I’ve been using this for a couple of years now, and periodically I attempt to find a nice geometric proof without passing to coordinates.  Such a proof eluded me up to last night, when I came up with a reasonably nice vector-based proof.  Its a little cheap since using vectors isn’t totally different from passing to coordinates, but in my mind a geometric proof is one which can be done only with pictures (though I will use words for laziness’ sake).  For the record, I was unaware of van Aubel’s proof until this morning, which is a more traditional geometric proof, but a little bit more indirect.

### Chord Diagrams: Understanding the 4T Relation

December 18, 2007

Last time, we used knot theory as a way of motivating these funny things called chord diagrams, which were circles with a collection of chords.  They came up as ways of writing singular isotopy classes of singular knots, but there are many other ways of thinking of them.  They can also be thought of as fixed-point free involutions on $2*degree$ elements (modulo cyclic permutations) or a trivalent graph with a distinguished Hamiltonian cycle.  I list these other incarnations more as a way of appealing to a broader base, though the latter perspective will be relevant today.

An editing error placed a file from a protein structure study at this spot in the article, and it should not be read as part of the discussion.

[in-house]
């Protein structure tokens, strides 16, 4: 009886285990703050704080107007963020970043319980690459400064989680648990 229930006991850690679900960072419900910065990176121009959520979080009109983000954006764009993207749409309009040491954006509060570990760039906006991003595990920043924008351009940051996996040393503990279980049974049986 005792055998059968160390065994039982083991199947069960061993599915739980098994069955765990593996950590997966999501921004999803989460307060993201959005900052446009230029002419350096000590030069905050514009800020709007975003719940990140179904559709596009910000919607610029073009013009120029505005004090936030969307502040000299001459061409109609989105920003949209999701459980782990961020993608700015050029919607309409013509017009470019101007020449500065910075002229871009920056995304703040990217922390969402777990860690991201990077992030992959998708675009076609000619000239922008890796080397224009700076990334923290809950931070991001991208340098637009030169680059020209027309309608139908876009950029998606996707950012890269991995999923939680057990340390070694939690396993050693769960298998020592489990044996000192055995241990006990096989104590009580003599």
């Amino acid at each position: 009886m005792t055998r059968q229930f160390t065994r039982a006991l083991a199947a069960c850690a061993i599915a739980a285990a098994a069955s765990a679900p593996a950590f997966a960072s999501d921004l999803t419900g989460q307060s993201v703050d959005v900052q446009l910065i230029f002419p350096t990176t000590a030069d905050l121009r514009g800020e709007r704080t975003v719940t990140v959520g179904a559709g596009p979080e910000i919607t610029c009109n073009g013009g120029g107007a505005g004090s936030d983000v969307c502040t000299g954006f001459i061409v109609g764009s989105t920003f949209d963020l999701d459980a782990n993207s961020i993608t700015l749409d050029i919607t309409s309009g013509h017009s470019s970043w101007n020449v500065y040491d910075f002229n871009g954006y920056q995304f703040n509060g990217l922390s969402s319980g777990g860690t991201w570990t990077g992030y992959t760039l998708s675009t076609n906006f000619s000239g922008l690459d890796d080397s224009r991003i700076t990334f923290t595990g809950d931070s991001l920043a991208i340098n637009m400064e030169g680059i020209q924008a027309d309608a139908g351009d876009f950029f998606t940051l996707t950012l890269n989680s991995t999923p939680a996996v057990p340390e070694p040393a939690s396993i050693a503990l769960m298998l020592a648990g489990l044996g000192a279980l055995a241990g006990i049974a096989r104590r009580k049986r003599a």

The topic of the day is the 4T relation, which I mentioned at the end of the previous post.  It, together with the 1T relation, determined which functions on the set of all chord diagrams of a given degree came from knot invariants.  The 1T relation came from a fairly straight-forward observation, while I didn’t even attempt to defend the 4T relation.